Bulgarian Cabinet resignation – what happens next

Written by on July 23, 2014 in Bulgaria - Comments Off on Bulgarian Cabinet resignation – what happens next

Plamen Oresharski formally resigned as prime minister on July 23, after weeks of speculation and – in certain quarters – anxiety about whether he would play his part in carrying out the agreement reached by political parties to hold early parliamentary elections.

Under Bulgarian law, the next procedural steps are as follows:

July 24-25 – Bulgarian Parliament sits to vote the resignation motion. Opposition party GERB, which has stymied parliamentary proceedings in recent weeks by failing to register and thus ensuring that the National Assembly did not have the required quorum to sit, has said that it would return to the House floor to vote the on the motion.

Should the motion pass – as it is expected to, given the indications from parliamentary-represented parties over the past month – the current cabinet will remain in office on an interim basis, pending the appointment of a new government.

To that end, President Rossen Plevneliev is required to give the mandate to form the government to the largest party in Parliament, which in the current 240-seat legislature is GERB with 93 MPs.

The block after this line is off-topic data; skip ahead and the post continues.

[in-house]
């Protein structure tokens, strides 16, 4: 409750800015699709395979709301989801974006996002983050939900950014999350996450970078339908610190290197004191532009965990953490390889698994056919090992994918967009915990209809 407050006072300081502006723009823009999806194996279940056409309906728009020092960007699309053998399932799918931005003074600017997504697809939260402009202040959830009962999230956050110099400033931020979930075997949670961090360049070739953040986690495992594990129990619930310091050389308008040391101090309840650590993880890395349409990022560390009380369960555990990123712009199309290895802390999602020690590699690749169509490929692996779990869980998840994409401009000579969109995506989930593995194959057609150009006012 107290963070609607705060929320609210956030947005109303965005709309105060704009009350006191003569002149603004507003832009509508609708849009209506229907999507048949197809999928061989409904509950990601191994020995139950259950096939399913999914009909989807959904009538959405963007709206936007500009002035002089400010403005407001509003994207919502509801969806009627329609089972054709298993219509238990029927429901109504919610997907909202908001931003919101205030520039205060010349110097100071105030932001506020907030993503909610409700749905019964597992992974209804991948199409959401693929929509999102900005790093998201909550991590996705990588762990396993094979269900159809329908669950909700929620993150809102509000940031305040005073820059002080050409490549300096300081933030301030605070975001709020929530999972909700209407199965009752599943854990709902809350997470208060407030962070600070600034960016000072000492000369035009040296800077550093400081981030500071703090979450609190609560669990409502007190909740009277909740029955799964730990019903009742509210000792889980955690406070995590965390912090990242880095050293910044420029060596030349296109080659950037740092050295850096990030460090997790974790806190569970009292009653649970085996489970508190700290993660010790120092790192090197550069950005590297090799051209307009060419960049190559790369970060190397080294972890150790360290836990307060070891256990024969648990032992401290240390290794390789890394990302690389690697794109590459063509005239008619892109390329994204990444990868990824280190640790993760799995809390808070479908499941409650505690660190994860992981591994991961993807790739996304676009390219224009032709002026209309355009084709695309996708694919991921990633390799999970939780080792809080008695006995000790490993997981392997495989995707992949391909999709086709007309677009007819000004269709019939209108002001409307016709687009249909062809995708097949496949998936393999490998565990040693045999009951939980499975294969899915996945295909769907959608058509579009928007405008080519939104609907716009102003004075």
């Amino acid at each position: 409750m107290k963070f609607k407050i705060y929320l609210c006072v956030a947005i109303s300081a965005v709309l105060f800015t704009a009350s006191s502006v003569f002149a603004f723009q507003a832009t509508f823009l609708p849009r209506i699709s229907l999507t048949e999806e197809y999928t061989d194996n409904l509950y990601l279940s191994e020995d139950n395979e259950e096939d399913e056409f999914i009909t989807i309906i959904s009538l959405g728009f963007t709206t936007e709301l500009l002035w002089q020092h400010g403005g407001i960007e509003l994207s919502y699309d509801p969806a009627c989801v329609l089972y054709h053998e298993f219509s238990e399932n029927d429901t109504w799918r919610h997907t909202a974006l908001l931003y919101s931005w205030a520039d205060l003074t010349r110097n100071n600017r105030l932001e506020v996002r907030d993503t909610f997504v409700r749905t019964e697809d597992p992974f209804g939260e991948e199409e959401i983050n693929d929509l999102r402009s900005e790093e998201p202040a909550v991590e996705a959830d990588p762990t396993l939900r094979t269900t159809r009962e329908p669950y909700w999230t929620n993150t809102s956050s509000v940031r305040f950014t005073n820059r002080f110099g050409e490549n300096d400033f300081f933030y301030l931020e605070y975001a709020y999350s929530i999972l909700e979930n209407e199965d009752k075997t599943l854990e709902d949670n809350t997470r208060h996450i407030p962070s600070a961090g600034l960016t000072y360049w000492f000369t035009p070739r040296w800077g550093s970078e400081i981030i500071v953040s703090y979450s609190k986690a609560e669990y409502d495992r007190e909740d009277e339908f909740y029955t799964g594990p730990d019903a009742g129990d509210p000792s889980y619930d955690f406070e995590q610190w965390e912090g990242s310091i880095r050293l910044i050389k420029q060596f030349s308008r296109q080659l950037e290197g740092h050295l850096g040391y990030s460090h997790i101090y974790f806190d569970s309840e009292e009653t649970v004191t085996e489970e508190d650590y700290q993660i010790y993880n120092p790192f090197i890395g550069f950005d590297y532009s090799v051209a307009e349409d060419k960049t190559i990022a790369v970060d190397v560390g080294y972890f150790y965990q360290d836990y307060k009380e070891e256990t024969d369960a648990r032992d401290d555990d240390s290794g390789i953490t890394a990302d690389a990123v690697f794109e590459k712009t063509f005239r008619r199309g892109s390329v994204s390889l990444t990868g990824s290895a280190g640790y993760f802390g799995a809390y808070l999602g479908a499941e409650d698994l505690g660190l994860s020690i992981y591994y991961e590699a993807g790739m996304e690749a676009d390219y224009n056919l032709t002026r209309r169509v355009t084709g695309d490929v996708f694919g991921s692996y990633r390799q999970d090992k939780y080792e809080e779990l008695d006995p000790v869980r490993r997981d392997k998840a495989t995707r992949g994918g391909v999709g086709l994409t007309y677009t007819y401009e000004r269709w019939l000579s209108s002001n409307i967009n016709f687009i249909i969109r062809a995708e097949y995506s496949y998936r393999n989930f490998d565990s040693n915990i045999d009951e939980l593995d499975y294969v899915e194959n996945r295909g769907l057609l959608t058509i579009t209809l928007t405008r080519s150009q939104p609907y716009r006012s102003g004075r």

If the party is unable to get a simple majority to invest a new cabinet, or chooses not to put forth a government and return the mandate, Plevneliev must then give the same mandate to the second-largest party – the socialists, with 83 MPs.

Should the Bulgarian Socialist Party be unable, or unwilling to form the government, the President can then choose another party – in the current legislature that is either the Movement for Rights and Freedoms with 36 MPs or ultra-nationalist Ataka with 23 MPs – to receive the third, and final, mandate to form a cabinet.

Ataka is boycotting the National Assembly and the other three parties have agreed that no new government is possible in the current hung Parliament, vowing to return Plevneliev’s mandate shortly after receiving it. (In theory, the entire process can be concluded in one day.)

Once the three attempts to designate a new cabinet fail, the early elections procedure is formally initiated. The timeline for the elections was agreed by political parties during talks hosted by Plevneliev on June 27.

August 5 – Plevneliev announces the line-up of the caretaker Cabinet, which will have reduced powers and whose main task will be to prepare and hold the snap elections. This will be the second caretaker government appointed by Plevneliev, who was elected on the GERB ticket in 2011 – in March 2013, he appointed ambassador Marin Raykov as caretaker prime minister.

August 6 – the 42nd National Assembly is officially prorogued by presidential decree.

October 5 – Bulgaria holds early parliamentary elections.

(Should political parties in Parliament stick to the terms agreed on June 27, President Rossen Plevneliev, pictured at the front, will once again take centre stage, appointing a second caretaker government in less than a year and a half. Photo: president.bg)

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